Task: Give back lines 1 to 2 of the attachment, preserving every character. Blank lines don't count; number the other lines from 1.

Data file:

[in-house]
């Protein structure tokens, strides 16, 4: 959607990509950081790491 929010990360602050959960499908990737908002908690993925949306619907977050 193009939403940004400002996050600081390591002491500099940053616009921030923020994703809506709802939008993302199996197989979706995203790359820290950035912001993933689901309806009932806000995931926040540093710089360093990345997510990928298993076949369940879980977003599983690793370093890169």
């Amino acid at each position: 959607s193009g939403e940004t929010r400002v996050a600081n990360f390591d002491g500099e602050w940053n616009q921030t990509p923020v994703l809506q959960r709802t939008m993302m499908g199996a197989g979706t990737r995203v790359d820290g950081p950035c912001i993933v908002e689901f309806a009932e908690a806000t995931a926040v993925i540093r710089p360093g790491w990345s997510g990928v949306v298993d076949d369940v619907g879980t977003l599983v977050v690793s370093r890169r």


[in-house]
């Protein structure tokens, strides 16, 4: 959607990509950081790491 929010990360602050959960499908990737908002908690993925949306619907977050 193009939403940004400002996050600081390591002491500099940053616009921030923020994703809506709802939008993302199996197989979706995203790359820290950035912001993933689901309806009932806000995931926040540093710089360093990345997510990928298993076949369940879980977003599983690793370093890169």